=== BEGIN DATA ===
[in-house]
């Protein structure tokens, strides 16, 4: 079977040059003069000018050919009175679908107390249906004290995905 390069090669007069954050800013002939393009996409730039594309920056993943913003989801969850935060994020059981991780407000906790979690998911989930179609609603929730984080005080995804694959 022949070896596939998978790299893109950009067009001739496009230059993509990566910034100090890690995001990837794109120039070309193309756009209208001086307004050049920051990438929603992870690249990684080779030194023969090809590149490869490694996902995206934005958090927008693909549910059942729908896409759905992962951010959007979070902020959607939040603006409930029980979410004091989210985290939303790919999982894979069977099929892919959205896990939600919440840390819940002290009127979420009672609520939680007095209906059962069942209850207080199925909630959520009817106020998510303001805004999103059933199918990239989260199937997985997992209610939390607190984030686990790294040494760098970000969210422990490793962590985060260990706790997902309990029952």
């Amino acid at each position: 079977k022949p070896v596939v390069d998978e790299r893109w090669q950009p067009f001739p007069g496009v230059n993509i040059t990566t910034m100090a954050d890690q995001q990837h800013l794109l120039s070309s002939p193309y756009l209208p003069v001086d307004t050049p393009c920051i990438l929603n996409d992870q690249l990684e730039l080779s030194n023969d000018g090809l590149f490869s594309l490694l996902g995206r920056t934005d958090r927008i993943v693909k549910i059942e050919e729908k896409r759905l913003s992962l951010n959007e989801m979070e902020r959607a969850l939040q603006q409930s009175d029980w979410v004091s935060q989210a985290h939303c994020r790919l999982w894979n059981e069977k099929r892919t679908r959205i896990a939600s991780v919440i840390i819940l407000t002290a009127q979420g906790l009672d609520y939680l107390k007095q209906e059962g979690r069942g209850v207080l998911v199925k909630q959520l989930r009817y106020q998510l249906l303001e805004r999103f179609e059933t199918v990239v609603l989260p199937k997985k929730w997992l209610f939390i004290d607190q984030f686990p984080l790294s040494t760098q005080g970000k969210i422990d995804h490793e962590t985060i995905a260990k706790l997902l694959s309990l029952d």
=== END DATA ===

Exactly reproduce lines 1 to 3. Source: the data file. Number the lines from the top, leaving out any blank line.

[in-house]
């Protein structure tokens, strides 16, 4: 079977040059003069000018050919009175679908107390249906004290995905 390069090669007069954050800013002939393009996409730039594309920056993943913003989801969850935060994020059981991780407000906790979690998911989930179609609603929730984080005080995804694959 022949070896596939998978790299893109950009067009001739496009230059993509990566910034100090890690995001990837794109120039070309193309756009209208001086307004050049920051990438929603992870690249990684080779030194023969090809590149490869490694996902995206934005958090927008693909549910059942729908896409759905992962951010959007979070902020959607939040603006409930029980979410004091989210985290939303790919999982894979069977099929892919959205896990939600919440840390819940002290009127979420009672609520939680007095209906059962069942209850207080199925909630959520009817106020998510303001805004999103059933199918990239989260199937997985997992209610939390607190984030686990790294040494760098970000969210422990490793962590985060260990706790997902309990029952």
């Amino acid at each position: 079977k022949p070896v596939v390069d998978e790299r893109w090669q950009p067009f001739p007069g496009v230059n993509i040059t990566t910034m100090a954050d890690q995001q990837h800013l794109l120039s070309s002939p193309y756009l209208p003069v001086d307004t050049p393009c920051i990438l929603n996409d992870q690249l990684e730039l080779s030194n023969d000018g090809l590149f490869s594309l490694l996902g995206r920056t934005d958090r927008i993943v693909k549910i059942e050919e729908k896409r759905l913003s992962l951010n959007e989801m979070e902020r959607a969850l939040q603006q409930s009175d029980w979410v004091s935060q989210a985290h939303c994020r790919l999982w894979n059981e069977k099929r892919t679908r959205i896990a939600s991780v919440i840390i819940l407000t002290a009127q979420g906790l009672d609520y939680l107390k007095q209906e059962g979690r069942g209850v207080l998911v199925k909630q959520l989930r009817y106020q998510l249906l303001e805004r999103f179609e059933t199918v990239v609603l989260p199937k997985k929730w997992l209610f939390i004290d607190q984030f686990p984080l790294s040494t760098q005080g970000k969210i422990d995804h490793e962590t985060i995905a260990k706790l997902l694959s309990l029952d």